For me, fan fiction became a safe place to practice craft and learn discipline. Suddenly people were hounding me for new chapters, which meant I actually had to keep writing them. And they had to make sense. And follow a continuous story. Which meant I actually had to start figuring out most of the story before I started writing. And the feedback showed me consistent flaws in my writing so I knew where I could improve. Fan fiction taught me how to finish stories. And planning fics, writing them, allowed me to explore other characters and other worlds and really try to understand what made them tick. I wanted to see new things and new situations, but I didn’t want the characters so be so out-of-character that they could only be peripherally connected back to their source. I wanted them to be real. I wanted them to fit. So that meant really coming to understand the characters and how they speak, their habits, their motivations. Fics also gave me a place to try new things. Ophelia’s voice in A Wounded Name fairly directs owes its existence to a fic I wrote when I got bored during a poetry class. I remember being so pissed afterwards, because at the time I felt like it was probably the most poetic and beautiful thing I would ever write, and it was a fanfic, and therefore I could only post it online and weep that I’d never be able to translate it to an original project (because for me, fanfic that can be separated from its source material isn’t good fanfic, it’s just copying).
Reading fanfic is therapeutic. It’s my stress relief, but it’s also one of my sources of unmitigated awe. The things that some fic writers are able to accomplish while staying true to the worlds and the characters can be genuinely astonishing. And the fact is, there are some stories floating out there on fanfiction.net and other forums that I may like better than the original sources, in some cases. They are brilliant, intelligent, moving, intense stories that do everything a novel is supposed to do to you as a reader. I know a lot of people find it easy to dismiss fanfic as not being original, as people lacking talent to such an extent that they can only dip into true writers’ worlds, and I think that’s crap. MOST fanfic is, I think, a form of escapism, a way to embrace the what-if, a way for the writer to see what they wanted to happen play out on the page/screen. It’s harmless, it can be fun, and yes, it can quite frequently be awful, both in concept and execution, but there’s a significant percentage of fics that actually succeed in expanding the world. That look at plot holes and seek to explain them. That questions small actions or statements. That challenges the motivations of characters. That are so incredibly well written you end up railing against the injustice that you can’t physically buy the book to support that writer’s future endeavours. These fics, I think, challenge us not only as fans, not only as readers, but also as writers. They challenge us to be better, to take the risk, to dig deeper and dig broader.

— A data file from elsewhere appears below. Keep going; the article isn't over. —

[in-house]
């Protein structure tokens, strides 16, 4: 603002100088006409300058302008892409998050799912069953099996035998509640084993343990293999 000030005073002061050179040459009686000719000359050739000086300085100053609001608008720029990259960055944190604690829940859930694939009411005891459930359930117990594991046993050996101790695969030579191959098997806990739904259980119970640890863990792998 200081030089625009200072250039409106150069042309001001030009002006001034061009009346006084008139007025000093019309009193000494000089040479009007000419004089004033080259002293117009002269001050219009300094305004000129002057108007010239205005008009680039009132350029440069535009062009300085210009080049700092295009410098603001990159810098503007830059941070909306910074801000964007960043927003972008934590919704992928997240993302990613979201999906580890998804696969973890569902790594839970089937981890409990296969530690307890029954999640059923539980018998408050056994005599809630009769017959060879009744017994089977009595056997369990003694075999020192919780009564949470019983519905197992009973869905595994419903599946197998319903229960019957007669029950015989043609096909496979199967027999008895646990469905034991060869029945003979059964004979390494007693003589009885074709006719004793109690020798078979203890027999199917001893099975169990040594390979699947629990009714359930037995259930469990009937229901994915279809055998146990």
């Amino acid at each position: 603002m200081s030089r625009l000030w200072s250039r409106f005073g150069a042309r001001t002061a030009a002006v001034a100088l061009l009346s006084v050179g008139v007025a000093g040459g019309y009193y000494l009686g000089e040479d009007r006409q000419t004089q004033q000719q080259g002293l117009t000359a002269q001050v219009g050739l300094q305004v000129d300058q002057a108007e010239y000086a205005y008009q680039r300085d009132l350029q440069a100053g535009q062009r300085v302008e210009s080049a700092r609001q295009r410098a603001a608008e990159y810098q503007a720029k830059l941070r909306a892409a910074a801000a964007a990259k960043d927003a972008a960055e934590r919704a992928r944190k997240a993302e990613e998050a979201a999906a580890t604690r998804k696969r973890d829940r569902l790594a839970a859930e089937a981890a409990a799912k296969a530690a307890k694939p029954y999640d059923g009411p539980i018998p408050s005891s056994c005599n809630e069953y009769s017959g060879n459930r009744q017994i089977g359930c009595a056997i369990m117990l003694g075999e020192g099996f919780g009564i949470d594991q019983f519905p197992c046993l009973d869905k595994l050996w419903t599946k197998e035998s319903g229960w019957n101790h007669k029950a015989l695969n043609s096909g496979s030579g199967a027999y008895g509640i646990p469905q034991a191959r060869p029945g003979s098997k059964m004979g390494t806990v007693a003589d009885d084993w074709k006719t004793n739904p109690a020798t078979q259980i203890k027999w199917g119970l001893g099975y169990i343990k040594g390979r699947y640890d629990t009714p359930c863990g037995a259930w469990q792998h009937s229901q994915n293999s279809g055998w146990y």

(And let’s be honest: doesn’t A Wounded Name count as essentially public domain fanfic?)
What’s up next for you? (Realize I hate this question, because it kind of acts like you didn’t just do a HUGE thing in writing, editing, publishing and then launching a book. Feel free to tell me you’re going on vacation or headed to the grocery store if you like…)
Well, what’s literally next (as in, like, eighteen hours) my friend Christine and I are finishing up our Harry Potter movie marathon. We’ve been alternating weekends on them, playing them on a projector against a wall, and if there’s a dirty joke to be made I don’t think we’ve missed any. Tomorrow we do the Deathly Hallows movies, and reinforce all the ways we are never, ever going to be able watch these movies with children in the room, because seriously, we cannot stop laughing at all the accidentally dirty bits. We giggle like five-year-olds. It’s pretty awesome.
Honestly, my ‘what’s next’ is a fairly depressing litany of unemployment, family medical matters, and seeing if I can finish up my current project before my brain explodes from the unexpected ways the draft keeps challenging me. It’s…a weird year. I have to keep reminding myself that applications are not the appropriate place for creative expression.
Thank you, Dot, for answering all my nosy questions!